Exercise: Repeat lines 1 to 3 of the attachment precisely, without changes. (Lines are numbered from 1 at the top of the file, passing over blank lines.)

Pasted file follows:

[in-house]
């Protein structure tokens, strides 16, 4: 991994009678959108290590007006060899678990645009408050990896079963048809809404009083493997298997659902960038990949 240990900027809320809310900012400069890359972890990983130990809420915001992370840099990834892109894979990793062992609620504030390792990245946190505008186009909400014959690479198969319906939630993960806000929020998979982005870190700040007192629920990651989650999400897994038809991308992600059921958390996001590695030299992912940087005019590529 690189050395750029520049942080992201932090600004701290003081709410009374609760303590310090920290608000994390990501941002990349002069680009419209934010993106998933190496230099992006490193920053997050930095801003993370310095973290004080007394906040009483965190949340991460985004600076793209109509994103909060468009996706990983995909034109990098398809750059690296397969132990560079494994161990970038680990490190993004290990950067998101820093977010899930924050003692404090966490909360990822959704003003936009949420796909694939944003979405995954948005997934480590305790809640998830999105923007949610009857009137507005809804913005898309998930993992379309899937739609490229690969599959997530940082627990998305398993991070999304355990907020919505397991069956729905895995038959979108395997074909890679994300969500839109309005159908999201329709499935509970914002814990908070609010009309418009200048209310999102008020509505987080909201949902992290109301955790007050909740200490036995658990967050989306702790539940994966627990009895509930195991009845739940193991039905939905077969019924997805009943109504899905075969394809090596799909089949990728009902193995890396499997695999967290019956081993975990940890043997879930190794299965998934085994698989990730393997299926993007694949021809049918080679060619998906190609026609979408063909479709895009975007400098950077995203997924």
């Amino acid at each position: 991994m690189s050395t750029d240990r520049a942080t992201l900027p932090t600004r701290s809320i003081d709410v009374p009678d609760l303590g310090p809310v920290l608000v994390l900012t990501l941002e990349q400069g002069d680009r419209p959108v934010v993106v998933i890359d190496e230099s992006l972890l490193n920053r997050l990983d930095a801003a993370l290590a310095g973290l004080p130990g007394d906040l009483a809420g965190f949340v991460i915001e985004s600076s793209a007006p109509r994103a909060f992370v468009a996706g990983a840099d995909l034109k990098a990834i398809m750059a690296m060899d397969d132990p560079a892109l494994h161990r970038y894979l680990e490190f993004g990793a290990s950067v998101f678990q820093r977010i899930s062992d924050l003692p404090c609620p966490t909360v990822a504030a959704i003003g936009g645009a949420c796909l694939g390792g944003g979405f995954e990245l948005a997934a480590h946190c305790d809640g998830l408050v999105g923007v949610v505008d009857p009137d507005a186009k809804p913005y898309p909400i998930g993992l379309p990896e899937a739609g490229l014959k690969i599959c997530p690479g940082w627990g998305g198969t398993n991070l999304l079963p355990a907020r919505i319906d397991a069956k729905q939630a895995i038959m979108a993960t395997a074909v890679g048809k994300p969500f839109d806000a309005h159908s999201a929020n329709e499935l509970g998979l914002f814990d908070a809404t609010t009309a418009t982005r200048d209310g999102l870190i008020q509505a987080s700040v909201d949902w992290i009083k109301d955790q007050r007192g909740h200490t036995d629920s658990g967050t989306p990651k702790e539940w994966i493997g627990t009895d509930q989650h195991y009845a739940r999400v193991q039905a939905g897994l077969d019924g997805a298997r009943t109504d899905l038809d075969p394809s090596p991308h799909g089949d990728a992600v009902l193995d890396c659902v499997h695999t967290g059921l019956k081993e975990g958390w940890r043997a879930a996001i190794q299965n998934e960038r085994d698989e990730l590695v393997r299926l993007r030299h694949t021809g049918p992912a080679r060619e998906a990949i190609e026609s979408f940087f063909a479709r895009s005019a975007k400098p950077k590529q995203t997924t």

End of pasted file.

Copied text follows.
[in-house]
């Protein structure tokens, strides 16, 4: 991994009678959108290590007006060899678990645009408050990896079963048809809404009083493997298997659902960038990949 240990900027809320809310900012400069890359972890990983130990809420915001992370840099990834892109894979990793062992609620504030390792990245946190505008186009909400014959690479198969319906939630993960806000929020998979982005870190700040007192629920990651989650999400897994038809991308992600059921958390996001590695030299992912940087005019590529 690189050395750029520049942080992201932090600004701290003081709410009374609760303590310090920290608000994390990501941002990349002069680009419209934010993106998933190496230099992006490193920053997050930095801003993370310095973290004080007394906040009483965190949340991460985004600076793209109509994103909060468009996706990983995909034109990098398809750059690296397969132990560079494994161990970038680990490190993004290990950067998101820093977010899930924050003692404090966490909360990822959704003003936009949420796909694939944003979405995954948005997934480590305790809640998830999105923007949610009857009137507005809804913005898309998930993992379309899937739609490229690969599959997530940082627990998305398993991070999304355990907020919505397991069956729905895995038959979108395997074909890679994300969500839109309005159908999201329709499935509970914002814990908070609010009309418009200048209310999102008020509505987080909201949902992290109301955790007050909740200490036995658990967050989306702790539940994966627990009895509930195991009845739940193991039905939905077969019924997805009943109504899905075969394809090596799909089949990728009902193995890396499997695999967290019956081993975990940890043997879930190794299965998934085994698989990730393997299926993007694949021809049918080679060619998906190609026609979408063909479709895009975007400098950077995203997924």
């Amino acid at each position: 991994m690189s050395t750029d240990r520049a942080t992201l900027p932090t600004r701290s809320i003081d709410v009374p009678d609760l303590g310090p809310v920290l608000v994390l900012t990501l941002e990349q400069g002069d680009r419209p959108v934010v993106v998933i890359d190496e230099s992006l972890l490193n920053r997050l990983d930095a801003a993370l290590a310095g973290l004080p130990g007394d906040l009483a809420g965190f949340v991460i915001e985004s600076s793209a007006p109509r994103a909060f992370v468009a996706g990983a840099d995909l034109k990098a990834i398809m750059a690296m060899d397969d132990p560079a892109l494994h161990r970038y894979l680990e490190f993004g990793a290990s950067v998101f678990q820093r977010i899930s062992d924050l003692p404090c609620p966490t909360v990822a504030a959704i003003g936009g645009a949420c796909l694939g390792g944003g979405f995954e990245l948005a997934a480590h946190c305790d809640g998830l408050v999105g923007v949610v505008d009857p009137d507005a186009k809804p913005y898309p909400i998930g993992l379309p990896e899937a739609g490229l014959k690969i599959c997530p690479g940082w627990g998305g198969t398993n991070l999304l079963p355990a907020r919505i319906d397991a069956k729905q939630a895995i038959m979108a993960t395997a074909v890679g048809k994300p969500f839109d806000a309005h159908s999201a929020n329709e499935l509970g998979l914002f814990d908070a809404t609010t009309a418009t982005r200048d209310g999102l870190i008020q509505a987080s700040v909201d949902w992290i009083k109301d955790q007050r007192g909740h200490t036995d629920s658990g967050t989306p990651k702790e539940w994966i493997g627990t009895d509930q989650h195991y009845a739940r999400v193991q039905a939905g897994l077969d019924g997805a298997r009943t109504d899905l038809d075969p394809s090596p991308h799909g089949d990728a992600v009902l193995d890396c659902v499997h695999t967290g059921l019956k081993e975990g958390w940890r043997a879930a996001i190794q299965n998934e960038r085994d698989e990730l590695v393997r299926l993007r030299h694949t021809g049918p992912a080679r060619e998906a990949i190609e026609s979408f940087f063909a479709r895009s005019a975007k400098p950077k590529q995203t997924t």